President Trump recently scored a victory when Anthony Trenga (right) federal judge in Virginia, approved the selective travel ban [Virginia Judge Says Trump Order Is Not A Muslim Ban, But Actually Protects Citizens From Terror, by Jordan Schachtel, Conservative Review, March 24, 2017]. But Trump’s executive orders are still being blocked by other judges who apparently believe the judicial branch is not just the supreme, but the only legitimate branch of government. Thus Washington State Judge James Robart’s earlier ruling was upheld by the notoriously left-wing 9th Circuit Court of Appeals. As John Eastman of The Hill noted, the 9th Circuit did not even address, let alone rebut, the relevant statues which give the president authority to regulate immigration [It’s ‘Coup D’Etat by 9th Circuit, by Bob Unruh, WND, February 10, 2017]. Then Trump’s revised executive order was blocked by Hawaii Judge Derrick Kahala Watson, using entirely political rationalizations that even Trump’s fiercest opponents found incredible. BREAKING NEWS: Just today rogue Judge Watson has turned his Temporary Restraining Order into a permanent injunction [Hawaii Judge Puts Trump’s Refugee Order On Hold Indefinitely, by Kevin Daley, Dally Caller, March 30, 2017]
Inevitably, this issue will reach the U.S. Supreme Court—hence the increasingly bitter, and nakedly political, confirmation fights.
Obama undertook similar policies but, needless to say, no judge found fault in that president.
As it happens, John Locke, perhaps the greatest intellectual influence on the Founding Fathers, anticipated this problem:
[W]hosoever in authority exceeds the power given him by the law, and makes use of the force he has under his command, to compass that upon the subject, which the law allows not, ceases in that to be a magistrate; and, acting without authority, may be opposed, as any other man, who by force invades the right of another.—Second Treatise of Civil Government, Sec. 202, Chapter 18.Indeed, the idea that judges might attempt to pervert or overthrow the law, and should be punished for it, was raised far back in antiquity. The Old Testament itself makes reference to problem judges, whom the Jews referred to as “Rebellious Elders.” Deuteronomy 17:11-12 reads:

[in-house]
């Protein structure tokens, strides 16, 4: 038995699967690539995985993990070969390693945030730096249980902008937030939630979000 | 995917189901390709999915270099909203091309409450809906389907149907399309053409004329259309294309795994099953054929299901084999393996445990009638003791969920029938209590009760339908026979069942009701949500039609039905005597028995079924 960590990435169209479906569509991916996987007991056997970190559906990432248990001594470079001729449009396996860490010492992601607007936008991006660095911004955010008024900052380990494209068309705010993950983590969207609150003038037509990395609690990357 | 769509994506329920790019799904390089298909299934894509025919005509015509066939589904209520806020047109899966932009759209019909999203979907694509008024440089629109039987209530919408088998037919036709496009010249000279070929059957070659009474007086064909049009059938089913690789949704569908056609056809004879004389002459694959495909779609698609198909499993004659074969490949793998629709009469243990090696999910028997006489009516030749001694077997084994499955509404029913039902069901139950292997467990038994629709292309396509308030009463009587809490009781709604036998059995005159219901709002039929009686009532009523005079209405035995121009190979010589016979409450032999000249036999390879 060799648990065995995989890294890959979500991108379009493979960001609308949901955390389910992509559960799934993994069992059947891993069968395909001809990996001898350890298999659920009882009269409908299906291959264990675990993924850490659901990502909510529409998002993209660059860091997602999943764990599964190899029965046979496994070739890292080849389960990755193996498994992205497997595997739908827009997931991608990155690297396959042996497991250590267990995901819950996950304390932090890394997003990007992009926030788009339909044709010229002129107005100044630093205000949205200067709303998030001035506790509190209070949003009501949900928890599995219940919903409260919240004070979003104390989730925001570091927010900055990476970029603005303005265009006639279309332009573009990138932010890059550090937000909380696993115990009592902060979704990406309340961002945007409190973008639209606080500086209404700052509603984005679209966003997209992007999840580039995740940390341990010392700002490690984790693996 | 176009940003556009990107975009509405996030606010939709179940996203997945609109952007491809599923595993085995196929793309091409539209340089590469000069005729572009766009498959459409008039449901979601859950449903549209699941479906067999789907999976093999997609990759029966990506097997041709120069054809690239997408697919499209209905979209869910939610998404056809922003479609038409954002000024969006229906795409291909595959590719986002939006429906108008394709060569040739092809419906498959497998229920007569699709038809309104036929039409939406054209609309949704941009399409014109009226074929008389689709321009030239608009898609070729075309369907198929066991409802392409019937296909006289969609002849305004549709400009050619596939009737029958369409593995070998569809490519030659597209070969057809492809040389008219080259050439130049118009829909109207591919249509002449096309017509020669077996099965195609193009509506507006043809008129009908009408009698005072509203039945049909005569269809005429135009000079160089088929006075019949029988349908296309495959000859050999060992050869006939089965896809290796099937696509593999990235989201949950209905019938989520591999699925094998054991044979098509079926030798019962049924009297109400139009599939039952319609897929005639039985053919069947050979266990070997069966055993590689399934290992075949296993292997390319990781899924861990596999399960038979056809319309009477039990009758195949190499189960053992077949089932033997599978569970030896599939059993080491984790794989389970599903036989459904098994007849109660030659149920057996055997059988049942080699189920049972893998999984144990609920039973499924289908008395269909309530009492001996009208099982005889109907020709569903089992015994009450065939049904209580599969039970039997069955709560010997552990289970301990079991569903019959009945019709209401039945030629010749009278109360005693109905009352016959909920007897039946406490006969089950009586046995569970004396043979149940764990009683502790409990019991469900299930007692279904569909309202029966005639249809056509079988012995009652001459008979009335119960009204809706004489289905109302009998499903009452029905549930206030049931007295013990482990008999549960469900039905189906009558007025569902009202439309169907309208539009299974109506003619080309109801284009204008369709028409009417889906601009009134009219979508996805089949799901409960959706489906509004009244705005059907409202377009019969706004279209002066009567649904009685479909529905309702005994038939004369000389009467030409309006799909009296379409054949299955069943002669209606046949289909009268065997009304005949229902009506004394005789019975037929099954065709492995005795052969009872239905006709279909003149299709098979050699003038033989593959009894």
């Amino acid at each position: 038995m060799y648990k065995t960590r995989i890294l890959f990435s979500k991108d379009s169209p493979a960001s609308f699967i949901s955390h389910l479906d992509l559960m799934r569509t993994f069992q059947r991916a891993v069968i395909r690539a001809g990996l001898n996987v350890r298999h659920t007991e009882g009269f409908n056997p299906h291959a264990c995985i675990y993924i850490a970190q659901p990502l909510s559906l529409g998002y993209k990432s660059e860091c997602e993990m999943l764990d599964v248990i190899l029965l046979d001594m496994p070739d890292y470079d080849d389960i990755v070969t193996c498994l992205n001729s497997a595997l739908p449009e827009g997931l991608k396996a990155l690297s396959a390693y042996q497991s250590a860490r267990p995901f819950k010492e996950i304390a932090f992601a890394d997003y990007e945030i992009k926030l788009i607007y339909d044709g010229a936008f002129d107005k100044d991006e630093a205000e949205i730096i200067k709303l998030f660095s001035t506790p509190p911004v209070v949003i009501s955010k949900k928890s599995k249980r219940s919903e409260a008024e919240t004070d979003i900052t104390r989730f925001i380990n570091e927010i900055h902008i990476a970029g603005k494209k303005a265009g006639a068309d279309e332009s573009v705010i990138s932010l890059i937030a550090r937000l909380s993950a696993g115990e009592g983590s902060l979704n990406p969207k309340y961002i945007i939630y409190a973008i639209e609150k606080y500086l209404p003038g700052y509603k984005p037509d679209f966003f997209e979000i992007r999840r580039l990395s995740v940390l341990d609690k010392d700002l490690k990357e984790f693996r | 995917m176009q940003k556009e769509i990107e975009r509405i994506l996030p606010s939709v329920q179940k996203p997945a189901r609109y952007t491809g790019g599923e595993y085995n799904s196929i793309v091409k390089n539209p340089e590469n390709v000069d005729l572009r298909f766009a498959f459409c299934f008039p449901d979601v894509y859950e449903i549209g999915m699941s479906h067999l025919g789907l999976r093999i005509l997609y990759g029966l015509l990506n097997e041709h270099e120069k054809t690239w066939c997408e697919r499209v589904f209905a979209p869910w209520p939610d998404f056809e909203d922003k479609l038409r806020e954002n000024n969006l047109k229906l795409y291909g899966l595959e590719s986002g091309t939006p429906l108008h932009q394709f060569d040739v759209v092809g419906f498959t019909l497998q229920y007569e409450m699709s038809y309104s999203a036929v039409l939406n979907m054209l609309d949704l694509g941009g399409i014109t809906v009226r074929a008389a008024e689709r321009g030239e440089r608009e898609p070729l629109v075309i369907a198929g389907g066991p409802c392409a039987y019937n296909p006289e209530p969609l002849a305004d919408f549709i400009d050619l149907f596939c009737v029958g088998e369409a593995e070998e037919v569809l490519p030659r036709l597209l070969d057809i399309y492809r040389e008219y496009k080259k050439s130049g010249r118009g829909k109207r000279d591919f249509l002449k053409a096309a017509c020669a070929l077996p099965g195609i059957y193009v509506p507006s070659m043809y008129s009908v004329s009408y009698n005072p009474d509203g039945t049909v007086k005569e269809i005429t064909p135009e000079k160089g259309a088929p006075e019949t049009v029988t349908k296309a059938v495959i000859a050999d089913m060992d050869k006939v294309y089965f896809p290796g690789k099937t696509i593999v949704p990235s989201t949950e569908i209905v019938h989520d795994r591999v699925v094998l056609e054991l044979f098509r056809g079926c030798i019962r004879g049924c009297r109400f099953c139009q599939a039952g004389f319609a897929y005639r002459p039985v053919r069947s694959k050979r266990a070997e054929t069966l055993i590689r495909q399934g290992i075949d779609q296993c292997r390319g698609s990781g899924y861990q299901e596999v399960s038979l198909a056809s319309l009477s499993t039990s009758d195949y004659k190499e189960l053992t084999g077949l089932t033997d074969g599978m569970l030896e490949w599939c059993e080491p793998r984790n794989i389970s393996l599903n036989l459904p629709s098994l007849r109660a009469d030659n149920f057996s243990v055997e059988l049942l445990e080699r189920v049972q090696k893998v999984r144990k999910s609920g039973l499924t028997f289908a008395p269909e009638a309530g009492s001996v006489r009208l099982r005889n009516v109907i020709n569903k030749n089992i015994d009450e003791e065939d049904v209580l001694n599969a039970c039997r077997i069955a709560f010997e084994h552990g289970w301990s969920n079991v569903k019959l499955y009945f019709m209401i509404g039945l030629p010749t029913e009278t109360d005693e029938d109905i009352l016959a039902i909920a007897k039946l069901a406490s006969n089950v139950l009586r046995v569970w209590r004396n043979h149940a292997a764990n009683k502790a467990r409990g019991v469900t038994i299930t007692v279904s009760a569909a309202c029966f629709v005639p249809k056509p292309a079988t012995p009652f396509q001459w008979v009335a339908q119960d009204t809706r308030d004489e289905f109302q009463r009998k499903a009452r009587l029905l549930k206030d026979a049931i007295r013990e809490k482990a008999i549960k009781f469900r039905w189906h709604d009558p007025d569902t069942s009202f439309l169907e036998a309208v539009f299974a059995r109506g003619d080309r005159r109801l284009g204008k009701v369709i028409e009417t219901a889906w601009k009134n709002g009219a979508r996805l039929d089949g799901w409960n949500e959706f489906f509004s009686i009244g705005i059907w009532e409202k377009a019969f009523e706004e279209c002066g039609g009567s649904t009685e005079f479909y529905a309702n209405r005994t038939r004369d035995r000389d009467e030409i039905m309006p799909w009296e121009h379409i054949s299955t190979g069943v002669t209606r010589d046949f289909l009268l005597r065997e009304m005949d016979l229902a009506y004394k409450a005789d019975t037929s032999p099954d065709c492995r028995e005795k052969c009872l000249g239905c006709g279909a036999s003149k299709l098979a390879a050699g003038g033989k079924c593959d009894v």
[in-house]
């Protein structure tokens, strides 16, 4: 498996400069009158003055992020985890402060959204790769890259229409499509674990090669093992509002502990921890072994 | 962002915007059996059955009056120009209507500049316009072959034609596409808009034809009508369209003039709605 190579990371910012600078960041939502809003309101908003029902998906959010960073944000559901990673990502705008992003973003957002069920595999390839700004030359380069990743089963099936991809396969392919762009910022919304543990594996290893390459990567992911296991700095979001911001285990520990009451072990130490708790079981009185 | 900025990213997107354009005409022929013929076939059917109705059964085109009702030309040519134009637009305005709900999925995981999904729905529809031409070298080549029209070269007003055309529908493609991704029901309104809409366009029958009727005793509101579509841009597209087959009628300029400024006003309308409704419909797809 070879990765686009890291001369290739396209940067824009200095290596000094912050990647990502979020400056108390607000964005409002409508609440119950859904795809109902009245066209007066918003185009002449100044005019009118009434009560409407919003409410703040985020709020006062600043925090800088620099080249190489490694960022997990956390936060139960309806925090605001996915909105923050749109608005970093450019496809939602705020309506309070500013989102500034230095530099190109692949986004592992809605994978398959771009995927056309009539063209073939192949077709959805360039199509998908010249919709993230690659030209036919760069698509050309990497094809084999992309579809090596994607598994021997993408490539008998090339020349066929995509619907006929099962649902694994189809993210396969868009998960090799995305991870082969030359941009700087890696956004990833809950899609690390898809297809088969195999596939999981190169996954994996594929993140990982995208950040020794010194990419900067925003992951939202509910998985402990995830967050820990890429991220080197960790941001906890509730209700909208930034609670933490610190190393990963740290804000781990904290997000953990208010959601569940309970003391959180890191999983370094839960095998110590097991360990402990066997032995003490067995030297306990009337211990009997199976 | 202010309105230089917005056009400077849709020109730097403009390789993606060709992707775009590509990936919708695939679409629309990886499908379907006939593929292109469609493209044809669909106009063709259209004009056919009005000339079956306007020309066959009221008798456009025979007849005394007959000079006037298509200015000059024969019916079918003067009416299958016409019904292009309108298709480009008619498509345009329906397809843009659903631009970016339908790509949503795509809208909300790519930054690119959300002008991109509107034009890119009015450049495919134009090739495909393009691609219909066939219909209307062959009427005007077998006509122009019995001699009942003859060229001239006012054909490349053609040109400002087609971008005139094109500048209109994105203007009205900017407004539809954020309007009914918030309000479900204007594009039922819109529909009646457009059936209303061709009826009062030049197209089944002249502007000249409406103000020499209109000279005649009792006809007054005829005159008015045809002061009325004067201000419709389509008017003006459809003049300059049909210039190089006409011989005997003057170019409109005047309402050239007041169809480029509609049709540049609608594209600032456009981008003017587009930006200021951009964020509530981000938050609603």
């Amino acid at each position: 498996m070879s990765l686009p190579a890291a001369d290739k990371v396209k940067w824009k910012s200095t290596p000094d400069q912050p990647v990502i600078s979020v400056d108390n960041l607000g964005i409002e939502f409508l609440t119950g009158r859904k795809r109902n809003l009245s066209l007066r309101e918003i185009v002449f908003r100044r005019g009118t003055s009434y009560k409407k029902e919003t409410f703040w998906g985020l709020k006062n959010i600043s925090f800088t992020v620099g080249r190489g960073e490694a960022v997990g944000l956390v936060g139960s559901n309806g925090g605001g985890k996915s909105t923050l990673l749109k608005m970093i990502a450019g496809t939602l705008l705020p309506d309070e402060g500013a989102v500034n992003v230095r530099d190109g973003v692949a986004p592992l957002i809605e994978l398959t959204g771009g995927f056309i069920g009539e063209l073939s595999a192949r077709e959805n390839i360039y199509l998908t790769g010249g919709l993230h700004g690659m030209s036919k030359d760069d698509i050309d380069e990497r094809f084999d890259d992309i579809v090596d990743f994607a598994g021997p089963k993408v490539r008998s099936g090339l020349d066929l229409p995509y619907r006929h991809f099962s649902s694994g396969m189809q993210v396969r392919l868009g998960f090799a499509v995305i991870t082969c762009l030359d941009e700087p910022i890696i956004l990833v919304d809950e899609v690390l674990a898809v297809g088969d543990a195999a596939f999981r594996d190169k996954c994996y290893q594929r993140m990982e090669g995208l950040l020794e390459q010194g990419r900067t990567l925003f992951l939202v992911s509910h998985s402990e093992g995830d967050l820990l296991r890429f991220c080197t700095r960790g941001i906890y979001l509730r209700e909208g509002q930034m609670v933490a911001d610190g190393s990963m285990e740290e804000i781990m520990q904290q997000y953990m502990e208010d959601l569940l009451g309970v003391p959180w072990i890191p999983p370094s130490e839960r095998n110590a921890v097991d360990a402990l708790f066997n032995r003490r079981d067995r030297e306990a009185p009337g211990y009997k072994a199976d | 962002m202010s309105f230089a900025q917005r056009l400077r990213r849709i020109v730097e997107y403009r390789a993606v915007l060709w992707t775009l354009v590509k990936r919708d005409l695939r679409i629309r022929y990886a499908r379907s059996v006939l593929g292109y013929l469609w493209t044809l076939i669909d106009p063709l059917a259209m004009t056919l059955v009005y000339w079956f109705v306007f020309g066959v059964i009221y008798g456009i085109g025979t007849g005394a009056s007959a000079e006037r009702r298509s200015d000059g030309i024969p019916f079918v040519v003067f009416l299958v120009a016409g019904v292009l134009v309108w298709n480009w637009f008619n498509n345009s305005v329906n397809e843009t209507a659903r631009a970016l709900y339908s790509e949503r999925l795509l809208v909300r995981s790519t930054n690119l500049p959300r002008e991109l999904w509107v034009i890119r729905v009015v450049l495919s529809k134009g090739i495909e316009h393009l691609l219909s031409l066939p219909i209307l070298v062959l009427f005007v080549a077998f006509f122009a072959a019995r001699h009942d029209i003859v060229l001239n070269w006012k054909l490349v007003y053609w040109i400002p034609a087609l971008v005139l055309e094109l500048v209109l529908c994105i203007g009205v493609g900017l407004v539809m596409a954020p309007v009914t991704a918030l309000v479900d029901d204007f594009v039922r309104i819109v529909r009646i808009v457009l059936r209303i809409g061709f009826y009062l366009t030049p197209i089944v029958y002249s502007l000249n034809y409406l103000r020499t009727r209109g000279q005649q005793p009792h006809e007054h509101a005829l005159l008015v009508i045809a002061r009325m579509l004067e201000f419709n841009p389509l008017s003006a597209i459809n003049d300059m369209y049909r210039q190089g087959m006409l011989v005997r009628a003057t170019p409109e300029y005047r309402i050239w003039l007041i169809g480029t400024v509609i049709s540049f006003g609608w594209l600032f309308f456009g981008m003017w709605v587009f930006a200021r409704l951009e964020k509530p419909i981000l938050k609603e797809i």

According to the Talmud, the prohibition in Deut. 17:12 did not refer to an ordinary man who refused to abide by a decision of a priest or a judge, but applied only to a judge: that is, an Elder (Zaken) a member of a superior court, such as the Sanhedrin of Twenty-Three or the High Court in Jerusalem. Such an elder who defied an authoritative Rabbinic interpretation of Torah only, not an interpretation of Rabbinic law, was found guilty of a capital offense. [P. 200]Horowitz adds helpfully:
Whether the Supreme Court could pardon a rebellious Elder and overlook the affront to its authority and the damage to law and order, was debated in the Talmud. The opinion of the majority was against pardon, as it would tend to increase divisions in Israel. [P. 201]Now that’s some check!
Under Article I, Section 2, Paragraph 5 and Article I, Section 3, Paragraph 6 in the Constitution, impeachment is broached as a recourse against misbehaving members of any branch of government. Yet throughout our history, we can identify several ways in which one branch of the federal government was checked by the people or another branch of government without resorting to impeachment.
Previous American presidents battled to keep the Judicial Branch from intruding on what they viewed as Executive prerogatives:
Rule by judges, “kritarchy,” has been developing in the U.S. for several decades. But is push now coming to shove, over the Left’s determination to Elect A New People.
President Trump may not have sufficient votes in Congress to impeach rogue judges. His best bet may be to follow the example of Andrew Jackson. When a judge or court tries to trample on presidential prerogatives, he might simply send the offenders a polite message, explaining that he is not required to comply with an illegal order, with a note indicating where the illegality lies, and proceed with business as intended.
And necessity may dictate that he consider Abraham Lincoln’s approach to insubordinate jurists.
In either case, he will be aided by the fact that the jurists who now confront him aren’t showing the basic respect to the law their more distinguished predecessors did.
They are, indeed, Rebellious Elders.
Patrick Cloutier [Email him] is the translator of Raciology (reviewed here) and the author of Three Kings: Axis Royal Armies on the Russian Front 1942.